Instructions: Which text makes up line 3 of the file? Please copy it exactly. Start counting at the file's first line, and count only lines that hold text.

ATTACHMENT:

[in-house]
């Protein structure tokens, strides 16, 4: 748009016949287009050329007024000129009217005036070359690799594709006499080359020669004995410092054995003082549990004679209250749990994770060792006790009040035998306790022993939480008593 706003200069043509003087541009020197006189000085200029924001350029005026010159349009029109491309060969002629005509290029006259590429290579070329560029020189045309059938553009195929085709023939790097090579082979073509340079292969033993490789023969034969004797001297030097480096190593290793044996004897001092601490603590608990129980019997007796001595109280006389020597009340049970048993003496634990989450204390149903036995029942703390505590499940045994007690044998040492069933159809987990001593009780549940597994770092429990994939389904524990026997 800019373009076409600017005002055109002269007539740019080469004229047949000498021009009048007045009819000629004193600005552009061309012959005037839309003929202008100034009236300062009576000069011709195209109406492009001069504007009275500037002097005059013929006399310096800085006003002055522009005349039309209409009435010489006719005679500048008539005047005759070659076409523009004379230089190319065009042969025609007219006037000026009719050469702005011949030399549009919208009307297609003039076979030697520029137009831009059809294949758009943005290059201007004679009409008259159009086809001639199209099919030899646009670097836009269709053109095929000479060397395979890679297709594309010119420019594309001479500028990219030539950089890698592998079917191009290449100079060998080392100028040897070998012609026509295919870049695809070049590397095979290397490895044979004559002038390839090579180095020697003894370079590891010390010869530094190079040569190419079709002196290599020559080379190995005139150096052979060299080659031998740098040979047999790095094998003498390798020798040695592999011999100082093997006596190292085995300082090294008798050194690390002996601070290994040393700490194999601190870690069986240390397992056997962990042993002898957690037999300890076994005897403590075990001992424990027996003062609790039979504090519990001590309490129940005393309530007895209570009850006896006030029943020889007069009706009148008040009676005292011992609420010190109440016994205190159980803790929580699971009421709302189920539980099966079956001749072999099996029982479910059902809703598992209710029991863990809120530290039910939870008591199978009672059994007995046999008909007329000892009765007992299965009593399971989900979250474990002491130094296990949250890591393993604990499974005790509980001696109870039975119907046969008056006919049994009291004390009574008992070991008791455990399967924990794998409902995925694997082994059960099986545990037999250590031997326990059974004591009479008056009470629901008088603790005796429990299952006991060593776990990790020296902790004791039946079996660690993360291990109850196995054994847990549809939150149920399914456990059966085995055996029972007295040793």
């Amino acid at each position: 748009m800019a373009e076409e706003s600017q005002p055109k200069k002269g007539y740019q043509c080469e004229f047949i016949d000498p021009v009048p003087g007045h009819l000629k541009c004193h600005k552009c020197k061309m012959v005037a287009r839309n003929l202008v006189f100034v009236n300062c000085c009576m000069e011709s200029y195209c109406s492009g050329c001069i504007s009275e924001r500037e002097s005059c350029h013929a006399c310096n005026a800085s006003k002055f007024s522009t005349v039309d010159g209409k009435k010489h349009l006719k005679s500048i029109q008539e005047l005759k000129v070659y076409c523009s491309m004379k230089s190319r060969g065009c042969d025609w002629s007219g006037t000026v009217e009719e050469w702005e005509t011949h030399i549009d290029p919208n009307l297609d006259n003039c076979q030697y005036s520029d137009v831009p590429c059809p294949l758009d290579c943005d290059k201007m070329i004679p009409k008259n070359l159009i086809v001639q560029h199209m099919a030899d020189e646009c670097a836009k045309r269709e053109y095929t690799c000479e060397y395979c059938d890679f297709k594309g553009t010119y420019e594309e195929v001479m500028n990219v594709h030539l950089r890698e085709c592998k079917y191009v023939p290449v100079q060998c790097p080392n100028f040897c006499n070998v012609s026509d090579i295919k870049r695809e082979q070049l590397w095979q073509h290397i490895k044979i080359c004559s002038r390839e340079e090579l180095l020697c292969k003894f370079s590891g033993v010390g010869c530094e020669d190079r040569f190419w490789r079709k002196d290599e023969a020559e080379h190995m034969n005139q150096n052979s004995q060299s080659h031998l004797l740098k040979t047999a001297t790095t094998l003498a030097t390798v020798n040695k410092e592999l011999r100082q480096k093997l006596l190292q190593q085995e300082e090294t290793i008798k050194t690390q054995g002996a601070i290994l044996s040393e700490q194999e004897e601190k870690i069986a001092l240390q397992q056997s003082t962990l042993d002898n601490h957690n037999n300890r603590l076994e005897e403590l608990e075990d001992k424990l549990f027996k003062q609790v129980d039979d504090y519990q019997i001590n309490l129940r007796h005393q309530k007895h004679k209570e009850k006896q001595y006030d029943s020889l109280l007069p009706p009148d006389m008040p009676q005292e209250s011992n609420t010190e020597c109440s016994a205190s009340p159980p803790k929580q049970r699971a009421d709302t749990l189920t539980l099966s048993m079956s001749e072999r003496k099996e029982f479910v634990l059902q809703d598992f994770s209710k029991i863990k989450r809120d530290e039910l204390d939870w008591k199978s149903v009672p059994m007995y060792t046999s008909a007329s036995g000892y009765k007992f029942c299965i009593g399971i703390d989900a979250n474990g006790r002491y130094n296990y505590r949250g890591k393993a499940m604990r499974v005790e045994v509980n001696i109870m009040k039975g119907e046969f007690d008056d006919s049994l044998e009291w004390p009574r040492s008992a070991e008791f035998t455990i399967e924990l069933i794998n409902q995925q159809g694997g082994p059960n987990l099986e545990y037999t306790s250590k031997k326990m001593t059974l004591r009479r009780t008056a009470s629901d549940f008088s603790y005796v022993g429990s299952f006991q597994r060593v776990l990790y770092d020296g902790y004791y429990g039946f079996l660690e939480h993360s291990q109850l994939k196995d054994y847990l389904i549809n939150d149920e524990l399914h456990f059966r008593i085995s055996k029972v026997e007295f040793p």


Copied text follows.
């Amino acid at each position: 748009m800019a373009e076409e706003s600017q005002p055109k200069k002269g007539y740019q043509c080469e004229f047949i016949d000498p021009v009048p003087g007045h009819l000629k541009c004193h600005k552009c020197k061309m012959v005037a287009r839309n003929l202008v006189f100034v009236n300062c000085c009576m000069e011709s200029y195209c109406s492009g050329c001069i504007s009275e924001r500037e002097s005059c350029h013929a006399c310096n005026a800085s006003k002055f007024s522009t005349v039309d010159g209409k009435k010489h349009l006719k005679s500048i029109q008539e005047l005759k000129v070659y076409c523009s491309m004379k230089s190319r060969g065009c042969d025609w002629s007219g006037t000026v009217e009719e050469w702005e005509t011949h030399i549009d290029p919208n009307l297609d006259n003039c076979q030697y005036s520029d137009v831009p590429c059809p294949l758009d290579c943005d290059k201007m070329i004679p009409k008259n070359l159009i086809v001639q560029h199209m099919a030899d020189e646009c670097a836009k045309r269709e053109y095929t690799c000479e060397y395979c059938d890679f297709k594309g553009t010119y420019e594309e195929v001479m500028n990219v594709h030539l950089r890698e085709c592998k079917y191009v023939p290449v100079q060998c790097p080392n100028f040897c006499n070998v012609s026509d090579i295919k870049r695809e082979q070049l590397w095979q073509h290397i490895k044979i080359c004559s002038r390839e340079e090579l180095l020697c292969k003894f370079s590891g033993v010390g010869c530094e020669d190079r040569f190419w490789r079709k002196d290599e023969a020559e080379h190995m034969n005139q150096n052979s004995q060299s080659h031998l004797l740098k040979t047999a001297t790095t094998l003498a030097t390798v020798n040695k410092e592999l011999r100082q480096k093997l006596l190292q190593q085995e300082e090294t290793i008798k050194t690390q054995g002996a601070i290994l044996s040393e700490q194999e004897e601190k870690i069986a001092l240390q397992q056997s003082t962990l042993d002898n601490h957690n037999n300890r603590l076994e005897e403590l608990e075990d001992k424990l549990f027996k003062q609790v129980d039979d504090y519990q019997i001590n309490l129940r007796h005393q309530k007895h004679k209570e009850k006896q001595y006030d029943s020889l109280l007069p009706p009148d006389m008040p009676q005292e209250s011992n609420t010190e020597c109440s016994a205190s009340p159980p803790k929580q049970r699971a009421d709302t749990l189920t539980l099966s048993m079956s001749e072999r003496k099996e029982f479910v634990l059902q809703d598992f994770s209710k029991i863990k989450r809120d530290e039910l204390d939870w008591k199978s149903v009672p059994m007995y060792t046999s008909a007329s036995g000892y009765k007992f029942c299965i009593g399971i703390d989900a979250n474990g006790r002491y130094n296990y505590r949250g890591k393993a499940m604990r499974v005790e045994v509980n001696i109870m009040k039975g119907e046969f007690d008056d006919s049994l044998e009291w004390p009574r040492s008992a070991e008791f035998t455990i399967e924990l069933i794998n409902q995925q159809g694997g082994p059960n987990l099986e545990y037999t306790s250590k031997k326990m001593t059974l004591r009479r009780t008056a009470s629901d549940f008088s603790y005796v022993g429990s299952f006991q597994r060593v776990l990790y770092d020296g902790y004791y429990g039946f079996l660690e939480h993360s291990q109850l994939k196995d054994y847990l389904i549809n939150d149920e524990l399914h456990f059966r008593i085995s055996k029972v026997e007295f040793p």